PORT-AU-PRINCE, Haiti — Lt. Gen. Henri Namphy, Haiti's strongman, conducted what for him amounted to a public relations blitz this weekend as his provisional government prepared to make way for today's inauguration of a new and controversial civilian president. Namphy's uncharacteristic last-minute rush for headlines left many Haitians puzzled.
In two hastily contrived public appearances within 48 hours of the inauguration ceremonies, the usually publicity-shy general, who has headed the army-led government since the fall of Jean-Claude Duvalier two years ago, ceremoniously dedicated the emergency repair of a washed-out hillside road above the capital and the hurried completion of a bridge near his hometown in the south.
"Did he rush these projects and make a fanfare over dedicating them to show us that no matter who heads the government he is still in charge?" a Port-au-Prince businessman asked. "Or were they his swan song before he fades away?"
Handing Over Power
The same question in other forms is being asked repeatedly as provisional President Namphy and his officers prepare to hand the reins of government to President-elect Leslie F. Manigat, a political scientist whose election is widely believed to have been manipulated by the army.
"Normally the democratic sector of this country should be very happy because of Manigat's unquestioned democratic credentials," said Gerard Bissainthe, a leading strategist among those who opposed the vote three weeks ago.
Bissainthe recalled that Manigat, a respected international scholar, spent 23 years in exile during the two-generation Duvalier dictatorship, speaking and writing in favor of Western-style democracy. Many saw him as the best and the brightest of Haiti's presidential contenders.
"But the circumstances of his election force you to ask, is he a prisoner of the army?" Bissainthe said.
The new president was the only major candidate who stayed in the race after the bloody collapse of an attempt at free and fair elections last November, when voters were gunned down at the polls. The other four leading contenders bitterly protested the military role in the massacre and boycotted the Jan. 17 election.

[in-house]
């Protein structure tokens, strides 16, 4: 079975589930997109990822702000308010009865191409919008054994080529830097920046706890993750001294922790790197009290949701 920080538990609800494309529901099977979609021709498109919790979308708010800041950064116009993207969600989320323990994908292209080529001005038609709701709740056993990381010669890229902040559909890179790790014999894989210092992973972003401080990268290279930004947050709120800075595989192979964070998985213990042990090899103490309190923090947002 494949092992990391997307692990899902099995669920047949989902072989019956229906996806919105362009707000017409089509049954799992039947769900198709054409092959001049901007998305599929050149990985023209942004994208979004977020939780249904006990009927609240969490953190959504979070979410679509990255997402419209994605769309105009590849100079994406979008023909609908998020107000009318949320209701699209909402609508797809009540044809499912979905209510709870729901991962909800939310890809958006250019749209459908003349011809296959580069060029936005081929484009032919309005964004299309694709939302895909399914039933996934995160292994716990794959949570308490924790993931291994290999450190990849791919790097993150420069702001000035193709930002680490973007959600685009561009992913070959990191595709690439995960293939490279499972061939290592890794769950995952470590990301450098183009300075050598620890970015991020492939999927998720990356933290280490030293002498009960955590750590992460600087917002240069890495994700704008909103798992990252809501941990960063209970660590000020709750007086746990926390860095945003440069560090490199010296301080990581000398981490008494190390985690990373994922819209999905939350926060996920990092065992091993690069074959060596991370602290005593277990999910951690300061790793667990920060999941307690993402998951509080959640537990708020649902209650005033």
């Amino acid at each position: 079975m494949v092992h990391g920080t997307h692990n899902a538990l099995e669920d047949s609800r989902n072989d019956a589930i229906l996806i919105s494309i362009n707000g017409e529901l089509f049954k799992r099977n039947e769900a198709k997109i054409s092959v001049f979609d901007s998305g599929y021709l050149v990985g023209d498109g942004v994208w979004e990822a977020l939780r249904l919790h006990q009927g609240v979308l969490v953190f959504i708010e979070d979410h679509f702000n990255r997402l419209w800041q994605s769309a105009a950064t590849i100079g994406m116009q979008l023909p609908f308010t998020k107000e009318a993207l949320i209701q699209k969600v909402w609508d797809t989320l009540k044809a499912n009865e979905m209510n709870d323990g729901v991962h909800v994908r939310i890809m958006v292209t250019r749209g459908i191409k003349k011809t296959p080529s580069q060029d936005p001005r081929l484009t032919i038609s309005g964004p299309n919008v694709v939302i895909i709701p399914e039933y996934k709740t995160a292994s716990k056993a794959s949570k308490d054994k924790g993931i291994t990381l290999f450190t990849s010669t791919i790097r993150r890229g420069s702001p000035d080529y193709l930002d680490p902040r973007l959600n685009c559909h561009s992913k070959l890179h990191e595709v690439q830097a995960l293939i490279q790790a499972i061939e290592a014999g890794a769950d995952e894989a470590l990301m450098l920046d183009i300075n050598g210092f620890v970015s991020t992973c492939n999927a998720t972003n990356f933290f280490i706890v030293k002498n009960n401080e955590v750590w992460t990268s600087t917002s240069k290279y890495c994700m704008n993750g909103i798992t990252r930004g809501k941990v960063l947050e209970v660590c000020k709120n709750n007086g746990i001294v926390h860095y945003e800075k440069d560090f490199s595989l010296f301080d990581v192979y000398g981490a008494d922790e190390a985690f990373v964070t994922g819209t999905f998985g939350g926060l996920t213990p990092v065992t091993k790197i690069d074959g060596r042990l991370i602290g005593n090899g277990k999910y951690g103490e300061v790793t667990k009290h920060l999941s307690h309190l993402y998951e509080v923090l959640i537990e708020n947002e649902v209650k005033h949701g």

Despite an overwhelming voter boycott--a U.S. official said that no more than 12% of the eligible voters went to the polls--and voting irregularities throughout the country, the Namphy government announced 35% of the voters had taken part in the election and that they favored Manigat by 50.3%.
To Bissainthe and other discouraged opposition leaders, the circumstances strongly suggest that Manigat, selected by the army in an army-run election and placed in office by the army, will obey army orders in governing the country.
Equally important, according to former presidential front-runner Marc Bazin, now the top opposition leader, is that no matter how independent he is, Manigat's military sponsorship implies that he will be powerless to act against treasury-draining military abuses such as control over smuggling--including the transshipment of U.S.-bound drugs--exercised by some army leaders since the days of the Duvaliers.
But Manigat's staunchly independent personality and liberal political background, coupled with widespread uncertainty over his real intentions, have raised doubts. There is some speculation the army chose the strong-willed democrat to signal a military retreat from politics.
"Namphy may retire after the inauguration," an American official here said, echoing Manigat's assertion that the army truly "wants to get rid of the burden of political responsibility."
A senior civilian official of the provisional government, close to both the army and Manigat, also predicted Namphy's retirement, and a withdrawal of the military to the barracks. "What's their option?" he said. "If they wanted to rule from behind the scenes, would they let someone like Manigat in?"
The idea that Manigat, known for decades as a fiery independent and a bitter opponent of authoritarian rule, has willingly become a puppet of the military strikes even his most severe critics as improbable.
Bissainthe, a former revolutionary Roman Catholic priest who taught classics at the City University of New York during 18 years of exile, said: "I'm convinced he's a democrat. I'm convinced his real goals are to establish democracy in this country. I believe that completely."
But he added that Haiti's army has a long history of power-grabbing and political manipulation, and he remains doubtful that the military will give Manigat the freedom he must have to convince Haitians and aid-giving nations such as the United States that Haiti is at last on the road to democracy.
"We are Doubting Thomases," the former priest said. "We want to see and feel before we believe."
Despite the skepticism, however, most Haitians interviewed in Port-au-Prince in the past week said they are too tired to protest the army's unconstitutional election behavior.